As we all go on in life and continue to live as we always have, something that most likely never comes to the mind of an everyday person is the possibility of a pandemic.
Unfortunately, that is just what we got when COVID-19 began to take the world by storm, leaving disarray in its path. In an instant, the way we live and work had begun to change for the foreseeable future, and due to how dangerous the virus could be to some people, healthcare and nursing were changing as well. Something that came back to light in this dark time was the team nursing model.
What is the Team Nursing Model?
However, what exactly is the team nursing model, and how does it help the world in such a dire time of need? Luckily, you are in just the right place to learn the basics of team nursing and delegation. Here at Nursa, we dedicate ourselves to furnishing you with the most correct and sufficient information. Essentially, the team nursing model is just what it’s made out to be in the name, an outline for a team, the guidelines for a sufficient way to work together. Introduced in 1957 by Eleanor Lambersen, this guideline would forever live on decades in the future in times of need.
Teamwork is always critical, right? We all learned it in school, in team assignments, or perhaps in activities to do with the entire class, and as we grew up, teamwork would always be important. The team nursing model was designed to improve overall patient care, maximize efficiency, and increase communication between fellow staff. Although coined decades ago, this nursing technique had fallen out of popularity since 1970; however, when COVID-19 came around, many challenges rose worldwide, bringing in the need for something new. In this time of need, the team nursing model was perfect; with staffing shortages, among other difficult challenges, everyone needed proper teamwork and communication, exactly what this model could offer.
How Does Team Nursing Work?
However, as we continue, we must discover how exactly team nursing works efficiently? The most basic thing to remember when taking part in a team nursing model is that you must change your “I” mindset to a “We” mindset; no longer are you working and completing tasks as a person, you are assigned and completing work as a team. However, when you work on a team, there’s always a leader, right? Of course, there is! Working in team nursing, there is no difference; a team leader oversees everyone else. This team leader is primarily a registered nurse (RN) in charge of coordinating the team itself; this RN should have excellent skills in all areas necessary to be a team leader and coordinator.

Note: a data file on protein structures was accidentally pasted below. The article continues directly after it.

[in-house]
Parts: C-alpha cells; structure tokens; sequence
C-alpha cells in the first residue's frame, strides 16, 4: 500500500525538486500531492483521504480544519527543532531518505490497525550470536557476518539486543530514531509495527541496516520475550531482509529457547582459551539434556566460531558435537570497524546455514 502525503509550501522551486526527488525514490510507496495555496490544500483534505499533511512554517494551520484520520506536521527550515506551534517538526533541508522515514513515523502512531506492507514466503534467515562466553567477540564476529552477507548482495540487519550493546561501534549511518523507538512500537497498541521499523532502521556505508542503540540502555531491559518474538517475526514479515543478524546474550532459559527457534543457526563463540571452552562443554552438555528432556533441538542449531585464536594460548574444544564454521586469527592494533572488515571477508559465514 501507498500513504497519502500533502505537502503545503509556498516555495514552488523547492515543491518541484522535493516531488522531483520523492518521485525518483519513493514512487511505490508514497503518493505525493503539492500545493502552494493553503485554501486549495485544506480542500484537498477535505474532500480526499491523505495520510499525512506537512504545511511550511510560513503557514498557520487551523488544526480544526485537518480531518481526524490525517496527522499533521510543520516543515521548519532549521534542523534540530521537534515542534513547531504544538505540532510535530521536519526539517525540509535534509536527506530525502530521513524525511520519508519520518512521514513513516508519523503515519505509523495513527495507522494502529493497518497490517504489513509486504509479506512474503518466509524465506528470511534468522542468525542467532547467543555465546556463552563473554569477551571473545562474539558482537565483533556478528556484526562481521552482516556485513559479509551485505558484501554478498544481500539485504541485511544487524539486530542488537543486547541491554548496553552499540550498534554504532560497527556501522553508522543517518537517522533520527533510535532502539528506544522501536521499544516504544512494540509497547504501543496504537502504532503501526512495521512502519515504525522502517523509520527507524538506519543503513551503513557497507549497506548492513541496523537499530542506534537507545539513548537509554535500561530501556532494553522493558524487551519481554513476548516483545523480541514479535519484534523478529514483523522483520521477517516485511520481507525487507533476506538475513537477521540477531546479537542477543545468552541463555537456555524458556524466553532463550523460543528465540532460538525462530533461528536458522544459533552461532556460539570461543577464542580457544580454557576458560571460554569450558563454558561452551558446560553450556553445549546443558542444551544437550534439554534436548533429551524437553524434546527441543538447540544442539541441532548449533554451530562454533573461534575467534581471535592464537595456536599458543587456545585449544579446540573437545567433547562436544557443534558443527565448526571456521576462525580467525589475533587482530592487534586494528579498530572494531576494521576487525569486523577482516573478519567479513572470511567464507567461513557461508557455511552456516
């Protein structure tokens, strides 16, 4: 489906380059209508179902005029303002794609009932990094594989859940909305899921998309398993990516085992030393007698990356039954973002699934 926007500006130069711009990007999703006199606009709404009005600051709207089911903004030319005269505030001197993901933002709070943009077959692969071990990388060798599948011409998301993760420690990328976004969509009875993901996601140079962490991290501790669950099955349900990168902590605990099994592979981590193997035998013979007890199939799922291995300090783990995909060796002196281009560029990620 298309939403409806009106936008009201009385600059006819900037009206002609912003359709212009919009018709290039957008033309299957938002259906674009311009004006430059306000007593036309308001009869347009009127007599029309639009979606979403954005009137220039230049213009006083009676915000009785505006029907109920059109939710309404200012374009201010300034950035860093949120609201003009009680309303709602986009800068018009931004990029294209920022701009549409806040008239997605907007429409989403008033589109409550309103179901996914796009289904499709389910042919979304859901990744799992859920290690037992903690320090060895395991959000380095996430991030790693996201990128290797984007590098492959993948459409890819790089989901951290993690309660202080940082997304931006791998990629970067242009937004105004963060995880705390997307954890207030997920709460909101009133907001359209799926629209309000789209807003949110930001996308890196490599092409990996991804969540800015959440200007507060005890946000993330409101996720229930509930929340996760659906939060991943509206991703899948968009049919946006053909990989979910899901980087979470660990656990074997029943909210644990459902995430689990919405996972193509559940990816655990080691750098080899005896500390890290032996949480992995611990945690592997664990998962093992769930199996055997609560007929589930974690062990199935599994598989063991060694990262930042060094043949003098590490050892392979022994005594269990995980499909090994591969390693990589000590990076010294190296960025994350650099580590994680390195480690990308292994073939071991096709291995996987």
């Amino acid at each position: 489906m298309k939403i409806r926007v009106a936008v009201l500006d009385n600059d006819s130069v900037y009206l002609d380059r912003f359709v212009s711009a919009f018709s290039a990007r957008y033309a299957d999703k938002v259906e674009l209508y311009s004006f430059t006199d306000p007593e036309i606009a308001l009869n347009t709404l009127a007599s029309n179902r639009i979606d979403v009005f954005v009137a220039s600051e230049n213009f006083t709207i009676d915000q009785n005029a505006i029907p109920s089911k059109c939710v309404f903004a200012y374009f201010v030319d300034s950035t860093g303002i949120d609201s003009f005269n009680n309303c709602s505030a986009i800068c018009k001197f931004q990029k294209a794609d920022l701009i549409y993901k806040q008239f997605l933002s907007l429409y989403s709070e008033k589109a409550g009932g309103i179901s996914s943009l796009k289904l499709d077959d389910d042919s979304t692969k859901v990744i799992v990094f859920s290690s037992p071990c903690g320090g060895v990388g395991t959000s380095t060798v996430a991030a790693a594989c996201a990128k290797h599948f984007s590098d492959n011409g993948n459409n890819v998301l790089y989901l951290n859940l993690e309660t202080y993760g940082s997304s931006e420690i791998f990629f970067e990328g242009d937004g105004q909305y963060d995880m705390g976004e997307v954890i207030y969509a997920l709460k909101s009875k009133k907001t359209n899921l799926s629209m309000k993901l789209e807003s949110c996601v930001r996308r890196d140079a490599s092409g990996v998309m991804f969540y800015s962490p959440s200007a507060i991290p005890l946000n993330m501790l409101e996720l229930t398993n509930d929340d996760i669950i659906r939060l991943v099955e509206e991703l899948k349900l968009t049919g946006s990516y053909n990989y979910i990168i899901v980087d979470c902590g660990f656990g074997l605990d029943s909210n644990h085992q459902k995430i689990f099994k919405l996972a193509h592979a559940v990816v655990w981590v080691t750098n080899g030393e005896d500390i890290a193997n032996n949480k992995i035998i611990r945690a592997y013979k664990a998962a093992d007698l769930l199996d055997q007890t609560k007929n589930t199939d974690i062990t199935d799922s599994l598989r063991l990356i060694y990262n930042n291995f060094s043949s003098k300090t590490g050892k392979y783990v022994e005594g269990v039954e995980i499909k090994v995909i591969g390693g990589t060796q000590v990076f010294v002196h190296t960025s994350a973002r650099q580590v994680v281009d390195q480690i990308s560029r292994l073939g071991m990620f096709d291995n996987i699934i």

While this extraordinary RN leads the team, what are the other team members, and what exactly do they do?
Below the team leader, although more seen as an assistant to the leader, is the primary nurse of the team. This nurse could be another RN or a licensed practical nurse (LPN); this is because in team nursing, typically, RNs and LPNs will not have as many differences as one may think; they may even have some of the same critical teamwork skills. Additionally, usually attributed to the RN, some LPNs can be IV certified and, in the grand scheme of things, may work longer and more than some RNs. The fact that in many facilities, LPNs will act more like RNs makes them a critical part of any team and a fantastic assistant.
Finally, every great team needs its general members aside from the leader and assistant; in the team nursing model, team members you may see can include medical/surgical nurses, perioperative nurses, pediatric nurses, pharmacists, respiratory therapists, certified nursing assistants (CNAs), personal care assistants, and more.
What’s the Difference Between an LPN and an RN?
However, while some RNs and LPNs operate quite similarly in most team settings, they are still different professions and have their limitations; however, what exactly is this difference? As mentioned briefly, LPNs are typically an assistant to higher-ups in a facility, the same as with a team nursing model. LPNs often work under the supervision of doctors and RNs to perform various patient care tasks, a step below being a true team leader. If you wish to learn a bit more about the difference between these two professions, feel free to take a look at this blog done by Regis College.